Interview: Why 'The Conjuring 2' Director James Wan Wants To Continue To Make Big And Small Movies

In 2013,  James Wan directed his most successful and critically acclaimed horror film, The Conjuring. Instead of rushing a sequel to a start date, all involved waited for Wan — a filmmaking machine who has had four features come out in the last three years — to come back for the sequel, which sees the return of paranormal investigators Ed (Patrick Wilson) and Lorraine Warren (Vera Farmiga). This time, the couple venture overseas for the Enfield Haunting.

At the press day for The Conjuring 2, Wan discussed with us his career, the pace of the film, working with kid actors, and more. We began our conversation with Wan discussing a striking long take in the sequel, in which Ed communicates with an evil spirit, Old Bill. It's the kind of seamless long take you don't know is a long take until it's over. Below, read our James Wan interview.

How did that long take of Ed talking to old Bill come about?

I loved it. It's funny, a lot of people talked to me about how much they like the moving camera work, and one of the things I love about what I did in this movie is actually the one scene where we stopped the camera from moving. [Laughs.] I think there's something very dynamic to that, in the same way, when I speak about sound design and music. The presence of music is very powerful, but so is the absence of sound as well and the absence of music. Same with camera movement. There are two interviews in the film, with that scene [featuring Ed] and the documentary crew interviewing Janet Hodgson [Madison Wolfe], and so I shot and edited that in a much more traditional way, much more conventional movie way.

By the time we get to Ed's interview of her, I wanted to do something different. I wanted to put the audience in the mindset of the Warrens and the characters because Janet says, "It doesn't want to speak unless you guys look away." I wanted to shoot in such a way where when Patrick turns his back to face her, and then the focus now racks to him. Even though we think we see something in the background, we're still not quite sure what we're seeing. It's very vague at the same time, and I like that. I like that you're just equally unsure of what is going on as the main characters are.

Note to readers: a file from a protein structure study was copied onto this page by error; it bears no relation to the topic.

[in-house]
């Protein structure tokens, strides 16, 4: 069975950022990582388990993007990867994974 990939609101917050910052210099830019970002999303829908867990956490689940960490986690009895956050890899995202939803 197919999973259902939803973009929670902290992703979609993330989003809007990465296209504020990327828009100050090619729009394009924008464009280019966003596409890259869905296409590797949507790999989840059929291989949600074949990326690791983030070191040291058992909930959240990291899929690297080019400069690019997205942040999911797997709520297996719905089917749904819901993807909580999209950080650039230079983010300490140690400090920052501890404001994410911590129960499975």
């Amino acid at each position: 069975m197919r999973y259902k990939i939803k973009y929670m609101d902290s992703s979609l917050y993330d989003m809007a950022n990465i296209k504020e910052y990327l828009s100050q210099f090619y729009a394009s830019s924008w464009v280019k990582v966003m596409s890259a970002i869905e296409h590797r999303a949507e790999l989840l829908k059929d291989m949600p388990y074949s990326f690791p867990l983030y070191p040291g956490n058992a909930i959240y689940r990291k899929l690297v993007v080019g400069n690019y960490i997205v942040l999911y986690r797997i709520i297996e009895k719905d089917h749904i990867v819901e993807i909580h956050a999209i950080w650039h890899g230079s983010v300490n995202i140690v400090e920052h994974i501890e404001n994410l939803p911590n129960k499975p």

On set, what was there [for the obscured figure behind Ed]?

What was there? You want me to give the trick away? [Laughs.] Oh, man, don't make me tell.

[Laughs.] You can keep it a secret. 

[Laughs.] Let's keep some mystery.

Is that important for you to preserve some mystery about filmmaking? 

I do. I do to a big degree. That is a reason why I don't like doing audio commentaries for any of my films. I did it for the Saw film because I felt obligated to Lionsgate because they asked me, but ever since I don't do more audio commentaries because I do think it's important that you just watch the movie without having too much given away.

The Conjuring 2 is a very sweet horror movie. The affinity these films have for the Warrens is apparent. 

Yes, we love the characters. That was part of the reason why I decided to come back to Conjuring 2. I get to expand on the role of these two people, the cinematic version of Ed and Lorraine. The versions that Patrick and Vera Farmiga played, I really love them. Also, I wanted to do something that feels different to a lot of horror movies. Especially a lot of studio horror films. That is, take the time to actually create these characters that you care about, get to know them a bit more. Just come up with character moments that you wouldn't usually see in a typical horror film. One of my favorite sequences in the whole movie is when Patrick tries to get the family together. He plays them an Elvis song, and I feel like that sequence says a lot about how we feel about his character and how he interacts with the family. Also, with that one scene, there's lots of layers to it. Not only makes the family feel a bit happy with what's happening, but also it's a montage sequence and also shows how Lorraine is feeling about everything.

You're not afraid to take your time with those character moments. 

I mean, I will tell you what the most incredible thing is when I finished the movie I was like, "Man, it is a long movie, and I want to cut it down more," but I wasn't quite sure what areas to ... I've read some of the criticisms of the movie that, yes, it's long. In the same article, they criticize they length, they also talk about how much they love the characters and I was like, "Well, you can't have both." [Laughs.] You can't say you love the scares and you love the characters and complain that it's long because I took the time to create those characters and those moments. I think you want that. If not, there are lots of other horror movies that just breeze through. Plenty of those for you guys to watch as well.

Conjuring 2 picSome directors have varying techniques when it comes to working with kid actors. What's your approach?